Now of course, the statement, “A rod out of the stem of Jesse” is a reference to the Davidic line because Jesse was the father of David. In fact, it’s almost as if the prophet wishes to express the down trodden condition of Judah so vigorously that he will not say a rod shall come out of the stem of David but rod shall come out of the stem of Jesse, the father of David. So that the picture is of Judah and Israel they are in disobedience, they are under divine discipline, they have had catastrophic experiences, they are practically wiped off the face of the earth, they are scattered to the four corners of the earth and there is a rod out of the stem of Jesse. So David’s house is reduced to a stump, and the reduction to a stump is caused by their apostasy. They have turned away from the Lord God and instead of trusting in him, they are trusting in Asher, they’re trusting in their own wisdom, they’re trusting in expediency, all of the kinds of things that lead to the disciplinary judgment of God, a stump from the stem of Jesse.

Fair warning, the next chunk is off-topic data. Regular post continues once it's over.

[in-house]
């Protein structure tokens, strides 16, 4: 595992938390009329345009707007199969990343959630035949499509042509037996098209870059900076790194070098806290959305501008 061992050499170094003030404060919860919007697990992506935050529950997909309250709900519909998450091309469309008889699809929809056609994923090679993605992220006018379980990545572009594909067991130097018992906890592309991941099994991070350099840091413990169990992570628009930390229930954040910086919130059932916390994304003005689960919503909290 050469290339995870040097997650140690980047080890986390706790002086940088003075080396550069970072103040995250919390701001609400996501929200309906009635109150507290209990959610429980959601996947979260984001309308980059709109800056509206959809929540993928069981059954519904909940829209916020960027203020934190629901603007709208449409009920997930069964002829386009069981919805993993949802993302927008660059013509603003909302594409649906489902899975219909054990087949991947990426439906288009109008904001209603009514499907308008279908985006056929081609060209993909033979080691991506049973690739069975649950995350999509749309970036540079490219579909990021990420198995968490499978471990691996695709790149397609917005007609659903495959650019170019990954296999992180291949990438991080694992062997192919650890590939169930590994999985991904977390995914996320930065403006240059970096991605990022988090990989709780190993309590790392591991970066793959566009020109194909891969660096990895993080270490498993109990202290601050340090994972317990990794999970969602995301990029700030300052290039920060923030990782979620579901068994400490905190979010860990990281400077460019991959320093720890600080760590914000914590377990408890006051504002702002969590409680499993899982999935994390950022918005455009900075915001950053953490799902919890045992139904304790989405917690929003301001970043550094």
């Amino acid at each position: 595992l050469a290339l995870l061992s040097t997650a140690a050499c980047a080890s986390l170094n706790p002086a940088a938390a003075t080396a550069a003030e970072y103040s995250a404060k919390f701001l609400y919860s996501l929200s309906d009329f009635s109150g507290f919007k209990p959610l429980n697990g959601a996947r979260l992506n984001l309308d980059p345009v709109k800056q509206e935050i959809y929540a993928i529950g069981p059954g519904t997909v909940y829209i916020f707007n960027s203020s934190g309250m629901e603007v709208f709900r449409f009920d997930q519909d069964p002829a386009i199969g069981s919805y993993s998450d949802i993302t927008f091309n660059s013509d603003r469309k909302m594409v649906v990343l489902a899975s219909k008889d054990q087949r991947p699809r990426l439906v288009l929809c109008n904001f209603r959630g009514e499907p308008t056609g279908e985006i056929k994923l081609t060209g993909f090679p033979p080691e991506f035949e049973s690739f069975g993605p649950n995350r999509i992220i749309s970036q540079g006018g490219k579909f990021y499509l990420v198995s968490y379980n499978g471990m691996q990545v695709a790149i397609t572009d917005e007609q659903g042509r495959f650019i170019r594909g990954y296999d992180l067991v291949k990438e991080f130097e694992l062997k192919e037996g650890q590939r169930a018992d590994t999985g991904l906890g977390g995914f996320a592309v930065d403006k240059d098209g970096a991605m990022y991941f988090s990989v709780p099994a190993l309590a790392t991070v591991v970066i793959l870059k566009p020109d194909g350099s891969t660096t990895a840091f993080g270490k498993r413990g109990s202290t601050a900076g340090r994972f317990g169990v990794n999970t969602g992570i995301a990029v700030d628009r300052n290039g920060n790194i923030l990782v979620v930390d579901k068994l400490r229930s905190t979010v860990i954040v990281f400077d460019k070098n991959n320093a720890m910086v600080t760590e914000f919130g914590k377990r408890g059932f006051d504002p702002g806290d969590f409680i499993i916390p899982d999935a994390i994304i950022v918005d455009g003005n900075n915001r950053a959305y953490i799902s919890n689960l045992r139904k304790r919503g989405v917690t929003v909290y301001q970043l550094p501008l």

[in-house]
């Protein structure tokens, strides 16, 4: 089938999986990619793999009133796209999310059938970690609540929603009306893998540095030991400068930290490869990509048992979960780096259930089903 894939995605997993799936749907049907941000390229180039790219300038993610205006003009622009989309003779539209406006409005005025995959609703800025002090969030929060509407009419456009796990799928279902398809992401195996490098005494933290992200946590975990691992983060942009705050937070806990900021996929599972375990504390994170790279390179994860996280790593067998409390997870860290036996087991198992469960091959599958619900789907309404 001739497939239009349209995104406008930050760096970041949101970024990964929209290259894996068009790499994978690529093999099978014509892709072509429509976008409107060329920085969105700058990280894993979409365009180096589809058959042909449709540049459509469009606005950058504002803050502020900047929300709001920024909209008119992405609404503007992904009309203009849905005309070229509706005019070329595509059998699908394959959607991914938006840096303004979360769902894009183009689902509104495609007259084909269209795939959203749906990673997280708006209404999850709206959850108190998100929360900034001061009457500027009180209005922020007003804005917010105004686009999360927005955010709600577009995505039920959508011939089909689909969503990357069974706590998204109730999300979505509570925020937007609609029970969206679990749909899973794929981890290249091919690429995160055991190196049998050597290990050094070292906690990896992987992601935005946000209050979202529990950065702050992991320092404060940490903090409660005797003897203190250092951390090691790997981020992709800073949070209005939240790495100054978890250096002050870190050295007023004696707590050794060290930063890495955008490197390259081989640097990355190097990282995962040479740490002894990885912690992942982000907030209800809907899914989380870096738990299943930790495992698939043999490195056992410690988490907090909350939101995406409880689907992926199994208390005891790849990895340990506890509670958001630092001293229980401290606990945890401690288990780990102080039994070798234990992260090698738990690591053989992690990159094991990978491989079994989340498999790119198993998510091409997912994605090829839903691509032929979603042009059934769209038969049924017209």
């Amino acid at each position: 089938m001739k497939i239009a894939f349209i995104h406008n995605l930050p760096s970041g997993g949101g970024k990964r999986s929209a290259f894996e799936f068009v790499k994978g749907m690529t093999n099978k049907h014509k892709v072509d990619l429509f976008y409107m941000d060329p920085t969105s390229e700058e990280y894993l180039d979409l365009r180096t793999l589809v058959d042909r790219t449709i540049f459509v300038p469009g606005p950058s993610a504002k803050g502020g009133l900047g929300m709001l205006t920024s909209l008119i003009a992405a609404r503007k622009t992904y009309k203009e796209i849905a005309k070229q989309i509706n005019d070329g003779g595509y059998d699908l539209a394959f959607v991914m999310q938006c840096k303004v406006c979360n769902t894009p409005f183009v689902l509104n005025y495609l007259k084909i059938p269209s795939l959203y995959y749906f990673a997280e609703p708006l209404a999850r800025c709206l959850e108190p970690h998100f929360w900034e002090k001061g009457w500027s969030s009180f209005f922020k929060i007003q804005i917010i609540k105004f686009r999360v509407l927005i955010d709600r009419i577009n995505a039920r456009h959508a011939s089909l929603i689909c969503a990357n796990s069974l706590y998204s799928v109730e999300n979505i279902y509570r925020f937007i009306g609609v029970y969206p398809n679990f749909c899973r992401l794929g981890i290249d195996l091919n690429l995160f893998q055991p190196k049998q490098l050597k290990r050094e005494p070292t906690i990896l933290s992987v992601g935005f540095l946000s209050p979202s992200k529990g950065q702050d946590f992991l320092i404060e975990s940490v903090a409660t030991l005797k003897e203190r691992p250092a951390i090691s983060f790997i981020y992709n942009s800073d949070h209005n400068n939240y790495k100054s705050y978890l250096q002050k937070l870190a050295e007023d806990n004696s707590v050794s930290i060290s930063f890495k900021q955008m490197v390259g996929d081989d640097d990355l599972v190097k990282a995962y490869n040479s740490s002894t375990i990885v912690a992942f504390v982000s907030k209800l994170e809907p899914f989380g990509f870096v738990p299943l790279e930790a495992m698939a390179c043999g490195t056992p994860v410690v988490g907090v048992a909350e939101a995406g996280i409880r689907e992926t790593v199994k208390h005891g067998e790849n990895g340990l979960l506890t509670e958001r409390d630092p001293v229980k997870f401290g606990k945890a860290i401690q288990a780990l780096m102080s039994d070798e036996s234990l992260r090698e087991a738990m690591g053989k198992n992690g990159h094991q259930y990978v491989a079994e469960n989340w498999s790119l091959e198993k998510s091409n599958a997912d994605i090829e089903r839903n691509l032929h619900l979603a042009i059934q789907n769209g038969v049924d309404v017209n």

Now a branch shall grow out of his roots. So the house of David is at a future time to renew its youth, in a time of humiliation and ruin, the Messiah shall come. Now of course, there is a sense in which at the first coming of our Lord Jesus Christ we have this, because, Israel was in a very very poor condition, they were downtrodden and under the Romans, and it is at that time that the Lord Jesus Christ has come. One of the striking things about this figure is this; I don’t know whether you know this or not, but when you cut down a cedar tree, you will never have any shoots from the ground. Characteristic of the cedar tree is that it never puts up shoots. But if you ever cut down an oak tree you will discover that it will put up shoots. Now that is the picture. Assyria is likened to the cedar and when Assyria is finally cut down, or when the opposing forces of the people of God are finally cut down in the future, there is no return of them. Their ultimate destruction is final. But in the case of Israel and Judah, there is always the promise of God sustaining them and there will always come that remnant from which the great things of the future will grow. So there shall come forth the rod out of the stem of Jesse and a branch shall grow out of his roots.